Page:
Ethiopia developing local social media. It accused Facebook of restricting contents with accurate information about the situation in the country. Facebook has not yet reacted to it
Ethiopia’s existential war against the terrorist Tigray People’s Liberation Front (TPLF), a group that seems to be enjoying tacit support from western government’s, primarily the United States of America and the United Kingdom, has revealed Ethiopia’s apparent vulnerability in the cyberwar.
Ethiopia won the war against the TPLF in a matter of a few weeks (back in December 2020). But the propaganda war was entirely a different story.
Wealthy and connected TPLF supporters in the diaspora, including the World Health Organization Director General, Tedros Adhanoum, relied on spending from the stashed away sordid gain to create a strong propaganda nexus between lobbyists and giant publishers, and even rights groups.
In almost no time, the TPLF force in the diaspora was able to turn upside down the reality about the conflict in the northern part of Ethiopia.
TPLF, the very ethnic supremacist party that started the war when it attacked several bases of the Northern Command of the Ethiopian Defense Force, was portrayed as a victim. Apparently, the difficulty of painting the TPLF, which ruled Ethiopia ruthlessly for three decades with tremendous financial and military support from the U.S. among others, that way was understood to the point that much of the propaganda was waged on alleged grounds of “humanitarian crisis and human rights abuses in Tigray.”
Where the social media comes in and how it impacted the propaganda war
The bulk of distribution of the manufactured image (created by the nexus of lobbyists, publishers and “human rights defenders” including “experts in Ethiopian affairs”) of the situation in the Tigray region happens via the use of social media, primarily Twitter and Facebook.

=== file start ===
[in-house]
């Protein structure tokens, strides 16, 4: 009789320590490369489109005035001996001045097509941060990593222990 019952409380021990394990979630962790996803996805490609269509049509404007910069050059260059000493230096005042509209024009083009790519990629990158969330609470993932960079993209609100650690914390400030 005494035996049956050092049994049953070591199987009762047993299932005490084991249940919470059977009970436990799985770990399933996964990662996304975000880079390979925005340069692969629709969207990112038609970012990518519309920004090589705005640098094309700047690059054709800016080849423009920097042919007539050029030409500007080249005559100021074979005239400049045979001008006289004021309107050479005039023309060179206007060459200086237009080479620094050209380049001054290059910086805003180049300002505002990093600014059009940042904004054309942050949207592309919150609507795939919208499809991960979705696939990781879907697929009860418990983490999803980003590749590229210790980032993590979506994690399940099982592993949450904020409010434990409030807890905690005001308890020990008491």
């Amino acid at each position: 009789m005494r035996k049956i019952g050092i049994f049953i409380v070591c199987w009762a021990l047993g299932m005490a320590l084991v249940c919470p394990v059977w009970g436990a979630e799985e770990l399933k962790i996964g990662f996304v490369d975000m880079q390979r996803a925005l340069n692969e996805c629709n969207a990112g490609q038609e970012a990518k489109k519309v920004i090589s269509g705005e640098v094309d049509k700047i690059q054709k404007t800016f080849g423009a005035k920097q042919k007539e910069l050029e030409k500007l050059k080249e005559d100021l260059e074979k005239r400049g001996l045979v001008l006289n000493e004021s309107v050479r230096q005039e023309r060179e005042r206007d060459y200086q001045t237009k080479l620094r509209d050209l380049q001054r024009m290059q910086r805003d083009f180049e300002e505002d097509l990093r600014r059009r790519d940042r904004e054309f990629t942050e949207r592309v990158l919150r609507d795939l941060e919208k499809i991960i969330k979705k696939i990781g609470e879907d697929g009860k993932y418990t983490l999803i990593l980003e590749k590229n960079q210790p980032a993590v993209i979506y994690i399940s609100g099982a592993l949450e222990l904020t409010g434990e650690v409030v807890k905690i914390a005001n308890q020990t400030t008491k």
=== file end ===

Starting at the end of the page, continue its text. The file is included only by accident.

The support from social media companies seemed to have come in the form of restricting accounts of activists , in some cases including local platforms like borkena which was restricted from sharing contents from borkena website to Facebook fan page, not to counter the orchestrated TPLF propaganda.
Facebook restricted the accounts of several Ethiopian activists, who are not even supporters of the ruling government, on alleged grounds of “violating community” standards. That is just among the many unfair practices against users.
The impact of it was huge. Ethiopia’s justified self-defense and law enforcement campaign was perverted to the point that a claim emerged that “a genocide is underway in Tigray.”
The U.S. State Department and the European Union issued statements after statements crying foul over alleged blockade of “humanitarian access” and “human rights violations.
Because of that situation, Ethiopian activists have been pushing the Ethiopian government to develop a social media platform that would in the course of time reverse the impacts of social media like Facebook.
The Ethiopian government had other reasons. Radicalized ethnic groups, many of whom tend to see political activists as a shortcut to fame and wealth, who want to tear the country apart, used platforms like Facebook even to call for an outright massacre of Ethiopians on grounds of ethnicity.
There were instances when the Ethiopian government had to block social media in the country.
Ethiopia to get local social media platform
The Information Network Security Agency (INSA)has disclosed this week that it is working on social media platforms. Director of the Agency, Shumete Gizaw, however, said that Ethiopia will not restrict other social media platforms once it has completed developing its own.
He accused Facebook of restricting posts and page owners that share accurate information about Ethiopia. Facebook has not yet responded to the accusation.
Details of the new social media platform that Ethiopia is working on, including project completion time frame. are undisclosed.